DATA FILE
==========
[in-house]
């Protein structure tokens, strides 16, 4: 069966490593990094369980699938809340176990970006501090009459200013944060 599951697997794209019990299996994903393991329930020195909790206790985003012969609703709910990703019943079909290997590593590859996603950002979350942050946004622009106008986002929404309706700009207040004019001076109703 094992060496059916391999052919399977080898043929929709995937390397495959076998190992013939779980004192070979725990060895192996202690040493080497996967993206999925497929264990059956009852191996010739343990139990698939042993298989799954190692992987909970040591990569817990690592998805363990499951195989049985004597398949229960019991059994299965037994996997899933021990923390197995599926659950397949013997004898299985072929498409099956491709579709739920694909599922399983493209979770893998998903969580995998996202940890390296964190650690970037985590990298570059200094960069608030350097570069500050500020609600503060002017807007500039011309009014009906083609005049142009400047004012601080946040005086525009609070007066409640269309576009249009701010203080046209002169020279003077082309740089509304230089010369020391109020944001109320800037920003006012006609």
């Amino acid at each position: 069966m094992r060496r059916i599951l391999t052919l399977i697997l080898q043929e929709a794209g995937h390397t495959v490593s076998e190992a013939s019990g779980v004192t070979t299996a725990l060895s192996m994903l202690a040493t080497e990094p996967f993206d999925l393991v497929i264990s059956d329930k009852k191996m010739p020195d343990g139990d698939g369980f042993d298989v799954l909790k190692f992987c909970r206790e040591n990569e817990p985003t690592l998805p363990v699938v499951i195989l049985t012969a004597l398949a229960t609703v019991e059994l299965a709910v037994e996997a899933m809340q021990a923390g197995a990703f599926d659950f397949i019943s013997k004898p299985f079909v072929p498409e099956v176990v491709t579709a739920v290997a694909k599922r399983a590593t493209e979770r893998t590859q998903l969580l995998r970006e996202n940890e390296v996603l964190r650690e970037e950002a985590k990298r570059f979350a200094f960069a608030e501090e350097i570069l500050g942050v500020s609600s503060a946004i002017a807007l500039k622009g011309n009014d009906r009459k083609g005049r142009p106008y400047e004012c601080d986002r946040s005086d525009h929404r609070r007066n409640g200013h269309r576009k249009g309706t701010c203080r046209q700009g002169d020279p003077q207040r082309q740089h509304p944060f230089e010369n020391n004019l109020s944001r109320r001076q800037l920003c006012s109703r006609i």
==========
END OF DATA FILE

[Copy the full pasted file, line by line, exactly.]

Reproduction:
[in-house]
């Protein structure tokens, strides 16, 4: 069966490593990094369980699938809340176990970006501090009459200013944060 599951697997794209019990299996994903393991329930020195909790206790985003012969609703709910990703019943079909290997590593590859996603950002979350942050946004622009106008986002929404309706700009207040004019001076109703 094992060496059916391999052919399977080898043929929709995937390397495959076998190992013939779980004192070979725990060895192996202690040493080497996967993206999925497929264990059956009852191996010739343990139990698939042993298989799954190692992987909970040591990569817990690592998805363990499951195989049985004597398949229960019991059994299965037994996997899933021990923390197995599926659950397949013997004898299985072929498409099956491709579709739920694909599922399983493209979770893998998903969580995998996202940890390296964190650690970037985590990298570059200094960069608030350097570069500050500020609600503060002017807007500039011309009014009906083609005049142009400047004012601080946040005086525009609070007066409640269309576009249009701010203080046209002169020279003077082309740089509304230089010369020391109020944001109320800037920003006012006609």
């Amino acid at each position: 069966m094992r060496r059916i599951l391999t052919l399977i697997l080898q043929e929709a794209g995937h390397t495959v490593s076998e190992a013939s019990g779980v004192t070979t299996a725990l060895s192996m994903l202690a040493t080497e990094p996967f993206d999925l393991v497929i264990s059956d329930k009852k191996m010739p020195d343990g139990d698939g369980f042993d298989v799954l909790k190692f992987c909970r206790e040591n990569e817990p985003t690592l998805p363990v699938v499951i195989l049985t012969a004597l398949a229960t609703v019991e059994l299965a709910v037994e996997a899933m809340q021990a923390g197995a990703f599926d659950f397949i019943s013997k004898p299985f079909v072929p498409e099956v176990v491709t579709a739920v290997a694909k599922r399983a590593t493209e979770r893998t590859q998903l969580l995998r970006e996202n940890e390296v996603l964190r650690e970037e950002a985590k990298r570059f979350a200094f960069a608030e501090e350097i570069l500050g942050v500020s609600s503060a946004i002017a807007l500039k622009g011309n009014d009906r009459k083609g005049r142009p106008y400047e004012c601080d986002r946040s005086d525009h929404r609070r007066n409640g200013h269309r576009k249009g309706t701010c203080r046209q700009g002169d020279p003077q207040r082309q740089h509304p944060f230089e010369n020391n004019l109020s944001r109320r001076q800037l920003c006012s109703r006609i």